“Idea List: Fighting Pride,” New Era, Feb. 2002, 15
Whether or not we like to admit it, we are all prideful in some way. Everyone needs a little improvement here and there. President Ezra Taft Benson (1899–1994) said, “pride is the universal sin.” He also said “the antidote for pride is humility” (Ensign, May 1989, 6). Here are some specific ideas President Benson gave to help us fight pride and become more humble (see Ensign, May 1989, 4–7).
Love God. Enmity or opposition toward God is the number-one characteristic of pride. If we love God we will seek to do His will and obey His commandments (see John 14:15). Trust God and His revelations and not the wisdom of the world.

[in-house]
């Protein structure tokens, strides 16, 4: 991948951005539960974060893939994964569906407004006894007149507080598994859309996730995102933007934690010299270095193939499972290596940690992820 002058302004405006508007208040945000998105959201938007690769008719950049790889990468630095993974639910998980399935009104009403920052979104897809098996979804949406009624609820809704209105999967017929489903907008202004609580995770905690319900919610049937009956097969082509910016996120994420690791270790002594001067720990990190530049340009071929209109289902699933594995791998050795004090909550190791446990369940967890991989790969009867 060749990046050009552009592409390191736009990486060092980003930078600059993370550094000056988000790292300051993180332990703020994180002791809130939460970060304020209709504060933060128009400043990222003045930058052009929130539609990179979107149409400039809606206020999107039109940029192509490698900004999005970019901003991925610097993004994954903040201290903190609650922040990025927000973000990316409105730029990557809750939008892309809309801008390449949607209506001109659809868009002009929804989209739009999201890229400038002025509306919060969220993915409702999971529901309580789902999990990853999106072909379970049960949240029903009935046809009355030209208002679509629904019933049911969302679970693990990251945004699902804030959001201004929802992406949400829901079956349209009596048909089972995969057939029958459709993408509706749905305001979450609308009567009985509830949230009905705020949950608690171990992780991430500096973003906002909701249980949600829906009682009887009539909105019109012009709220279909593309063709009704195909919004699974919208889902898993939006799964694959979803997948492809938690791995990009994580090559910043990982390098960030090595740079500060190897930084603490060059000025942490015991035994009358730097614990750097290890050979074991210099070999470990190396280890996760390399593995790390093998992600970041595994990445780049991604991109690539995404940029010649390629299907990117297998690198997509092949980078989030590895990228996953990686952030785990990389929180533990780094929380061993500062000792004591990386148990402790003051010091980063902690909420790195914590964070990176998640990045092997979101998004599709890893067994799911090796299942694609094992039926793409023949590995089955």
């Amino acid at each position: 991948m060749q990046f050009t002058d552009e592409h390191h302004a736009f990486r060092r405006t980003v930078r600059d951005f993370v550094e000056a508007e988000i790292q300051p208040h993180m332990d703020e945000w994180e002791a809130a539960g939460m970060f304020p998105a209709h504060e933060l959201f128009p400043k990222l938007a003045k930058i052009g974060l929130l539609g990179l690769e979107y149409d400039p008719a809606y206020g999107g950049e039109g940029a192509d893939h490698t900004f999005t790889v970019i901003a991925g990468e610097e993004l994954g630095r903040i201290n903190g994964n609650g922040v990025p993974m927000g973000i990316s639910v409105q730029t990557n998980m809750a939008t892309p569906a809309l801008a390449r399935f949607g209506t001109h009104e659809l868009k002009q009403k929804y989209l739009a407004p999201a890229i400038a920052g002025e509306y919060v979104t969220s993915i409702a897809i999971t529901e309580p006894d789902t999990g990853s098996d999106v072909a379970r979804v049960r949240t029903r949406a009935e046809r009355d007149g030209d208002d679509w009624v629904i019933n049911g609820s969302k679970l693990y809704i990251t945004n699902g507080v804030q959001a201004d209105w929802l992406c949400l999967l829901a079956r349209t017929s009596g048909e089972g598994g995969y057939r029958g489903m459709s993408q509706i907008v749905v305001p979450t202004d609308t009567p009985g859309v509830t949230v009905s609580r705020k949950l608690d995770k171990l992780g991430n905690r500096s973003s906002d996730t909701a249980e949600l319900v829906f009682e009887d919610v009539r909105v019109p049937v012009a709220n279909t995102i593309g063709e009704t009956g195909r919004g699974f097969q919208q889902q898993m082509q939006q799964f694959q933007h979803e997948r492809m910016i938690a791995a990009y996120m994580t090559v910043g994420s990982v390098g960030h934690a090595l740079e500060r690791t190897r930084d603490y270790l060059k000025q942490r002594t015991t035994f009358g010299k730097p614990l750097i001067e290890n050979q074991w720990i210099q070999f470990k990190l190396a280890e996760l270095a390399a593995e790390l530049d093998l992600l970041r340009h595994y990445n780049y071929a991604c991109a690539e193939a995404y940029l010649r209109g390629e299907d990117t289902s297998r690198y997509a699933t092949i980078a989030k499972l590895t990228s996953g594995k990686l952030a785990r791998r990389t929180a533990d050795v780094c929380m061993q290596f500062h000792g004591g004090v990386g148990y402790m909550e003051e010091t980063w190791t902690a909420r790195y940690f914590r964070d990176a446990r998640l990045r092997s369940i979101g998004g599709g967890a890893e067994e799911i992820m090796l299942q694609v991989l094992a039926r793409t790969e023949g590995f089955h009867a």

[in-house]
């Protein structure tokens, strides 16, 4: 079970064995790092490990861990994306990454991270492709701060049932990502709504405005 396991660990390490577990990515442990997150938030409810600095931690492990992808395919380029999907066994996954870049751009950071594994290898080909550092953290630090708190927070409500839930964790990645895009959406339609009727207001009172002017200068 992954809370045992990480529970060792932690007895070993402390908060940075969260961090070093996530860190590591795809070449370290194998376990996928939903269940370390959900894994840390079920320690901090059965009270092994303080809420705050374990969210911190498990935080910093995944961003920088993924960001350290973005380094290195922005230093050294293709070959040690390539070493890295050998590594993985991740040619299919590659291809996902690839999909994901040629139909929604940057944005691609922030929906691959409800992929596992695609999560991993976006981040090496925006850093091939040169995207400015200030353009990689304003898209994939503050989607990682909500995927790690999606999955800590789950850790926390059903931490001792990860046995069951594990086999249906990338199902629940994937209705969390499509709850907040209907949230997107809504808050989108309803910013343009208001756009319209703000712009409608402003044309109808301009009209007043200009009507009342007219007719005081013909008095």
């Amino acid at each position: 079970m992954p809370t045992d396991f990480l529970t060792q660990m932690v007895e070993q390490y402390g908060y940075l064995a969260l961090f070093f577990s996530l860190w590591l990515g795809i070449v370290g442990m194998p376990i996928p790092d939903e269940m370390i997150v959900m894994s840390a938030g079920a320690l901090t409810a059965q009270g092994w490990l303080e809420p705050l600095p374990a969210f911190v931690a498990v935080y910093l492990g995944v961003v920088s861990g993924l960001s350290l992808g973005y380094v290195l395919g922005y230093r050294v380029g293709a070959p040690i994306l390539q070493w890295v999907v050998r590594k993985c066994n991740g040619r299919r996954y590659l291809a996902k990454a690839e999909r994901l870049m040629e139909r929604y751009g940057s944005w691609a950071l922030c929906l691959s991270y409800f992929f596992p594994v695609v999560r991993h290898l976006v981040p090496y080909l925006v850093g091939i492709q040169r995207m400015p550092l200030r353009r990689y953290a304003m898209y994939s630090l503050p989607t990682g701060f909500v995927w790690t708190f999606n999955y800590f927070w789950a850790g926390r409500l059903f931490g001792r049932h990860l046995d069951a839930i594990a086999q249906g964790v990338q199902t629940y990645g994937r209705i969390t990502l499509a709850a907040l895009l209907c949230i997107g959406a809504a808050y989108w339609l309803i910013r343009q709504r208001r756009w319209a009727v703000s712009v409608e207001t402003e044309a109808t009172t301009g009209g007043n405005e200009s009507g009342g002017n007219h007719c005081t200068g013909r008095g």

Love your brothers and sisters. That means everyone, and especially your family. Remember not to compare yourself to others and to be sincerely happy for others’ successes. Avoid faultfinding, gossiping, jealousy, or withholding gratitude or praise that might lift someone else.
Give selfless service. Selfishness is a common characteristic of pride. Give of yourself—your time, your talents, and all you have—to fight self-pity and self-gratification. A mission is one way all young men should plan on serving. Temple work for the dead is another way we can all serve.
Forgive. Holding grudges, being easily offended, or encouraging contention are all forms of pride. We become more humble when we forgive those who might have offended us and when we avoid arguing and contention.
Confess, forsake, and repent of sins. When we admit we are wrong and seek to do God’s will through repentance, we come closer to Him.
Be open to counsel. None of us is perfect, so be accepting of counsel and correction instead of rationalizing your mistakes. Be teachable and accepting of gospel truths.